aleator classicus

Reading at Random in Classical Literature

Maximus of Tyre, Orations 5.2

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Maximus is addressing the question ‘whether one ought to pray’. He discusses the same Croesus-oracle that Cicero quoted.

τί δὲ Λυδός, ὁ τοῦ Φρυγὸς ἀνοητότερος; οὐκ εὔξατο μὲν τῷ Ἀπόλλωνι ἑλεῖν τὴν Περσῶν ἀρχήν, καὶ ἐθεράπευεν χρυσῷ πολλῷ τὸν θεόν, ὥσπερ δωροδόκον δυνάστην; ἀκούων δὲ αὐτοῦ θαμὰ ἐκ Δελφῶν ἐπιστέλλοντος

Κροῖσος Ἅλυν διαβὰς μεγάλην ἀρχὴν καταλύσει,

ἐκδεχόμενος πρὸς ἡδονὴν τὸν χρησμόν, διέβη Ἅλυν, καὶ κατέλυσεν τὴν Λυδῶν μεγάλην ἀρχήν.

And what of the Lydian, who was more foolish than the Phrygian man? Did he not pray to Apollo that he might take the Persians’ empire, and did he not cultivate the god with much gold as though he were a ruler who takes bribes? He often heard the god instructing him from Delphi, ‘If Croesus crosses Halys he will destroy a great empire’; taking the oracle in the way that pleased him, he crossed the Halys, and destroyed the great empire of the Lydians.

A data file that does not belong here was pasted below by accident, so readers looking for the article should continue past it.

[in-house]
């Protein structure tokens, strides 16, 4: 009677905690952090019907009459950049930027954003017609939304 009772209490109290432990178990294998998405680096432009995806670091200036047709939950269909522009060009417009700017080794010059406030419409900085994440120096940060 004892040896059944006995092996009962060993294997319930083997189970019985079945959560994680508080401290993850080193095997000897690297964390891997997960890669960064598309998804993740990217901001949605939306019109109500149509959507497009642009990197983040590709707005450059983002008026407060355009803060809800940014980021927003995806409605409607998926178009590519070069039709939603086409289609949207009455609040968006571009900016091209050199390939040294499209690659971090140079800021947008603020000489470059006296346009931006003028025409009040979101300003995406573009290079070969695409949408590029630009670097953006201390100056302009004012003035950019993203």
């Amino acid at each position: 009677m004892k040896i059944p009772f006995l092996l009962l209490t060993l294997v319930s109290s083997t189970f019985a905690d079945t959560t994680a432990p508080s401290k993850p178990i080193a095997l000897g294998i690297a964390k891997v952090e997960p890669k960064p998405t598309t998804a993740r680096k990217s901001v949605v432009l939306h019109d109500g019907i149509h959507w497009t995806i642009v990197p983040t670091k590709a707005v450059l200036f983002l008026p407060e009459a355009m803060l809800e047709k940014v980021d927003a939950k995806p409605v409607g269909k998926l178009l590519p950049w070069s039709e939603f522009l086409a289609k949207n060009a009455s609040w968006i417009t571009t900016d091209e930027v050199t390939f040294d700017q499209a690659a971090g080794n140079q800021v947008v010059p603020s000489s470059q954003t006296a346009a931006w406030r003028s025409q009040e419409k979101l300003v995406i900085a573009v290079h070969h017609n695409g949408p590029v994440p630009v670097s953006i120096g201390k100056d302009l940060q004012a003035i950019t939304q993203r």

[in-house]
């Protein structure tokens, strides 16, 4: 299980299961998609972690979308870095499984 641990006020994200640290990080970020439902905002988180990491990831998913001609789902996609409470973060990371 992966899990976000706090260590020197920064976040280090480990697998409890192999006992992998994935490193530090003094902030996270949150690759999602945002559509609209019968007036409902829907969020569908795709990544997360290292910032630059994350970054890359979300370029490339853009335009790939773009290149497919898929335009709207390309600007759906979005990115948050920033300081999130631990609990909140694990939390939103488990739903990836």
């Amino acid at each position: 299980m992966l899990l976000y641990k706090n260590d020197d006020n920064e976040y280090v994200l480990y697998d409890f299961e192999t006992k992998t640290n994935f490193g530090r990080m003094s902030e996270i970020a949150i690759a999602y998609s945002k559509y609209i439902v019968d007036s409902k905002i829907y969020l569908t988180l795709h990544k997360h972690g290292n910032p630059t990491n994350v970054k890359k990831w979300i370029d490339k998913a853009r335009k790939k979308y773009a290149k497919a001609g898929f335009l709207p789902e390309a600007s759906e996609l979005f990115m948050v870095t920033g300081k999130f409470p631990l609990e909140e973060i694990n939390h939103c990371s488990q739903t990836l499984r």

Written by aleatorclassicus

April 17, 2011 at 12:00 PM

Posted in Maximus of Tyre

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